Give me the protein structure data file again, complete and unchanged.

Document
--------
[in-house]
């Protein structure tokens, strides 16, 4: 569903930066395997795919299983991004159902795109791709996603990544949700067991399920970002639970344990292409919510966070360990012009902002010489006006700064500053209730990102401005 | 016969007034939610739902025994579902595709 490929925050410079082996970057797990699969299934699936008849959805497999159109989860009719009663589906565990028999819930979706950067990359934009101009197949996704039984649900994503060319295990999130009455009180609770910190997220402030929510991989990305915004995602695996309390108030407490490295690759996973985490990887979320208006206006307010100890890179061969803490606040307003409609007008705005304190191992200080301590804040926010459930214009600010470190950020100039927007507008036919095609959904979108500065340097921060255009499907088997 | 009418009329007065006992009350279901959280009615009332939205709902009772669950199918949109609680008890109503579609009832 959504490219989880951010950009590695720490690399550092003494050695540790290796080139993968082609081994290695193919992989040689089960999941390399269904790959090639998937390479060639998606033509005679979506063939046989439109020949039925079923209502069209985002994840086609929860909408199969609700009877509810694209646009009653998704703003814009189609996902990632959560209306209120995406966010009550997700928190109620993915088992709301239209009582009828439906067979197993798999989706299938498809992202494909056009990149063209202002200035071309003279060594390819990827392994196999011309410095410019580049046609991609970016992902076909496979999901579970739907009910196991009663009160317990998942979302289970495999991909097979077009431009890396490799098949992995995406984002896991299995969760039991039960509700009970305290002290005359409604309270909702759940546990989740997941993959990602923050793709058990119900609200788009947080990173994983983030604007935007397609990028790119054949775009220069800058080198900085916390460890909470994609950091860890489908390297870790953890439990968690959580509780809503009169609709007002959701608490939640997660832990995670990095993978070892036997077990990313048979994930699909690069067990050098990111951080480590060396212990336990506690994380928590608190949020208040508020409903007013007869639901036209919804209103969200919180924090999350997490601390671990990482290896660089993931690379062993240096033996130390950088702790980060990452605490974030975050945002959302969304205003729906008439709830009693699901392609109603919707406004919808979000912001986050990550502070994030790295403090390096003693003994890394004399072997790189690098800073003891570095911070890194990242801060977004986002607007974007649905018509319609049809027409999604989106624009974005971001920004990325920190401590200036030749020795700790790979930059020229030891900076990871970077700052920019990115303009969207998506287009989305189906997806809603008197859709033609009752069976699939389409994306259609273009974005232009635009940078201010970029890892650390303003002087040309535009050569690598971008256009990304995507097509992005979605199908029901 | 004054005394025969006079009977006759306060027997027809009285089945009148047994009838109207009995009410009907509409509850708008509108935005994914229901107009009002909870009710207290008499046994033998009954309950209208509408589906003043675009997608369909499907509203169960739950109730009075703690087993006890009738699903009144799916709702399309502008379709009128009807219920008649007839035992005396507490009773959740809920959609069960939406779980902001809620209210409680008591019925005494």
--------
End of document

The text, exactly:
[in-house]
């Protein structure tokens, strides 16, 4: 569903930066395997795919299983991004159902795109791709996603990544949700067991399920970002639970344990292409919510966070360990012009902002010489006006700064500053209730990102401005 | 016969007034939610739902025994579902595709 490929925050410079082996970057797990699969299934699936008849959805497999159109989860009719009663589906565990028999819930979706950067990359934009101009197949996704039984649900994503060319295990999130009455009180609770910190997220402030929510991989990305915004995602695996309390108030407490490295690759996973985490990887979320208006206006307010100890890179061969803490606040307003409609007008705005304190191992200080301590804040926010459930214009600010470190950020100039927007507008036919095609959904979108500065340097921060255009499907088997 | 009418009329007065006992009350279901959280009615009332939205709902009772669950199918949109609680008890109503579609009832 959504490219989880951010950009590695720490690399550092003494050695540790290796080139993968082609081994290695193919992989040689089960999941390399269904790959090639998937390479060639998606033509005679979506063939046989439109020949039925079923209502069209985002994840086609929860909408199969609700009877509810694209646009009653998704703003814009189609996902990632959560209306209120995406966010009550997700928190109620993915088992709301239209009582009828439906067979197993798999989706299938498809992202494909056009990149063209202002200035071309003279060594390819990827392994196999011309410095410019580049046609991609970016992902076909496979999901579970739907009910196991009663009160317990998942979302289970495999991909097979077009431009890396490799098949992995995406984002896991299995969760039991039960509700009970305290002290005359409604309270909702759940546990989740997941993959990602923050793709058990119900609200788009947080990173994983983030604007935007397609990028790119054949775009220069800058080198900085916390460890909470994609950091860890489908390297870790953890439990968690959580509780809503009169609709007002959701608490939640997660832990995670990095993978070892036997077990990313048979994930699909690069067990050098990111951080480590060396212990336990506690994380928590608190949020208040508020409903007013007869639901036209919804209103969200919180924090999350997490601390671990990482290896660089993931690379062993240096033996130390950088702790980060990452605490974030975050945002959302969304205003729906008439709830009693699901392609109603919707406004919808979000912001986050990550502070994030790295403090390096003693003994890394004399072997790189690098800073003891570095911070890194990242801060977004986002607007974007649905018509319609049809027409999604989106624009974005971001920004990325920190401590200036030749020795700790790979930059020229030891900076990871970077700052920019990115303009969207998506287009989305189906997806809603008197859709033609009752069976699939389409994306259609273009974005232009635009940078201010970029890892650390303003002087040309535009050569690598971008256009990304995507097509992005979605199908029901 | 004054005394025969006079009977006759306060027997027809009285089945009148047994009838109207009995009410009907509409509850708008509108935005994914229901107009009002909870009710207290008499046994033998009954309950209208509408589906003043675009997608369909499907509203169960739950109730009075703690087993006890009738699903009144799916709702399309502008379709009128009807219920008649007839035992005396507490009773959740809920959609069960939406779980902001809620209210409680008591019925005494």